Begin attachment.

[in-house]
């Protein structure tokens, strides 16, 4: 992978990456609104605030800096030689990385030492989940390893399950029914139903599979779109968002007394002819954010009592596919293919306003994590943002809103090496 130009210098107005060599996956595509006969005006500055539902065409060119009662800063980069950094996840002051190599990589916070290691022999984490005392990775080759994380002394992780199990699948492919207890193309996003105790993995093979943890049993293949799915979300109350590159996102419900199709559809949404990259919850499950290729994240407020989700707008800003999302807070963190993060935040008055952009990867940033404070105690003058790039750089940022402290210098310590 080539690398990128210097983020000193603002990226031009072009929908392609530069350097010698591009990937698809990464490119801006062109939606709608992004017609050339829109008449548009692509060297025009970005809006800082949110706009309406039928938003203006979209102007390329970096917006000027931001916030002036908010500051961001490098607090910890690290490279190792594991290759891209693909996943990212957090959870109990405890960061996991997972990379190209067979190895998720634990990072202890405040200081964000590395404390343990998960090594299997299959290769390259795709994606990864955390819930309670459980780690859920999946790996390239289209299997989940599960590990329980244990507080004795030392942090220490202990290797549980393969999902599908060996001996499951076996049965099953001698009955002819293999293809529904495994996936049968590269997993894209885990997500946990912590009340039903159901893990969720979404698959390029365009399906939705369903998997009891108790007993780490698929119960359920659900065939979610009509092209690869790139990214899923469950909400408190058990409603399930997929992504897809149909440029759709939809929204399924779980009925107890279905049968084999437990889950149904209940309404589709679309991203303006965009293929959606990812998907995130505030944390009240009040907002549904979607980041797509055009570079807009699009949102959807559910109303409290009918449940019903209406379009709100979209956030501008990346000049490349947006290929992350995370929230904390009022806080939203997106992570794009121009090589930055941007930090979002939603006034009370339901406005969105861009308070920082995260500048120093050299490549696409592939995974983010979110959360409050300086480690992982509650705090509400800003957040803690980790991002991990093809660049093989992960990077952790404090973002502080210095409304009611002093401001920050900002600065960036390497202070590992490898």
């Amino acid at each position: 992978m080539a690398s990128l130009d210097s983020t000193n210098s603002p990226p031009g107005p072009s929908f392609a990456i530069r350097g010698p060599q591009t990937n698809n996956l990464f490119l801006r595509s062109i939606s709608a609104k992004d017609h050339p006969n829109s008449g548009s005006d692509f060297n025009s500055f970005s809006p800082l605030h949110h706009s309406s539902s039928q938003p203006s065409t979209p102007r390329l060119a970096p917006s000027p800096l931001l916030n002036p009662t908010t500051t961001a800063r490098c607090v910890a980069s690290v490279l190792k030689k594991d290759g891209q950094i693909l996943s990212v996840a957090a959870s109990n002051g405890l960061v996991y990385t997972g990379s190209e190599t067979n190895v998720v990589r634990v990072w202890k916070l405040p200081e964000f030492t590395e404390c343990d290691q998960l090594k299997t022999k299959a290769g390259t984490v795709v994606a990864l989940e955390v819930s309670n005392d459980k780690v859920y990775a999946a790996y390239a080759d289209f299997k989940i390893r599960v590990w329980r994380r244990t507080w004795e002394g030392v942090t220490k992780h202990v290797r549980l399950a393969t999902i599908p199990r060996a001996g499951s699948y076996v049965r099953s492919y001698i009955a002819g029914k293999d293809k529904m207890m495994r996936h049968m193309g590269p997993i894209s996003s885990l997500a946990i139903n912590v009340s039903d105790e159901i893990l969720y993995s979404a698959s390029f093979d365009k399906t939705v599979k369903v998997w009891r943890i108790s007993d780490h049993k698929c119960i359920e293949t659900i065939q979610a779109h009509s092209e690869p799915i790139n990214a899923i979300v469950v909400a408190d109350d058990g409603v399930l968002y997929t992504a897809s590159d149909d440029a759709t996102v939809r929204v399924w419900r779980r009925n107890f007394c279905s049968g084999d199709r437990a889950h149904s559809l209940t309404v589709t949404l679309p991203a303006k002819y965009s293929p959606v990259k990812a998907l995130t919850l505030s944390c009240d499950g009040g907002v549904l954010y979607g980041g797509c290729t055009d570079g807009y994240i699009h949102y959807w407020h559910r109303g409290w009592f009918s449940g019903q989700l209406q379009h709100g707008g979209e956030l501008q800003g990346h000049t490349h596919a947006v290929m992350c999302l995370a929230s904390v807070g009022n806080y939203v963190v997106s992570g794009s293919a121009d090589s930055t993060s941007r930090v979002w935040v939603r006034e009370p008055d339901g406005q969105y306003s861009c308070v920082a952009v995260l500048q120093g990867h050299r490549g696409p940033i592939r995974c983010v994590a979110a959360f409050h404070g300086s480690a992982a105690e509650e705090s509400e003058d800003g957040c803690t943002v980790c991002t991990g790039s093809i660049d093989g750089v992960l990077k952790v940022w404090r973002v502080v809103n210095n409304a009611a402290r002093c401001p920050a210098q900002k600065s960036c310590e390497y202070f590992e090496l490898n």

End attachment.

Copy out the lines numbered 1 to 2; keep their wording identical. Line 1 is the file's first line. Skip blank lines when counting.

[in-house]
């Protein structure tokens, strides 16, 4: 992978990456609104605030800096030689990385030492989940390893399950029914139903599979779109968002007394002819954010009592596919293919306003994590943002809103090496 130009210098107005060599996956595509006969005006500055539902065409060119009662800063980069950094996840002051190599990589916070290691022999984490005392990775080759994380002394992780199990699948492919207890193309996003105790993995093979943890049993293949799915979300109350590159996102419900199709559809949404990259919850499950290729994240407020989700707008800003999302807070963190993060935040008055952009990867940033404070105690003058790039750089940022402290210098310590 080539690398990128210097983020000193603002990226031009072009929908392609530069350097010698591009990937698809990464490119801006062109939606709608992004017609050339829109008449548009692509060297025009970005809006800082949110706009309406039928938003203006979209102007390329970096917006000027931001916030002036908010500051961001490098607090910890690290490279190792594991290759891209693909996943990212957090959870109990405890960061996991997972990379190209067979190895998720634990990072202890405040200081964000590395404390343990998960090594299997299959290769390259795709994606990864955390819930309670459980780690859920999946790996390239289209299997989940599960590990329980244990507080004795030392942090220490202990290797549980393969999902599908060996001996499951076996049965099953001698009955002819293999293809529904495994996936049968590269997993894209885990997500946990912590009340039903159901893990969720979404698959390029365009399906939705369903998997009891108790007993780490698929119960359920659900065939979610009509092209690869790139990214899923469950909400408190058990409603399930997929992504897809149909440029759709939809929204399924779980009925107890279905049968084999437990889950149904209940309404589709679309991203303006965009293929959606990812998907995130505030944390009240009040907002549904979607980041797509055009570079807009699009949102959807559910109303409290009918449940019903209406379009709100979209956030501008990346000049490349947006290929992350995370929230904390009022806080939203997106992570794009121009090589930055941007930090979002939603006034009370339901406005969105861009308070920082995260500048120093050299490549696409592939995974983010979110959360409050300086480690992982509650705090509400800003957040803690980790991002991990093809660049093989992960990077952790404090973002502080210095409304009611002093401001920050900002600065960036390497202070590992490898």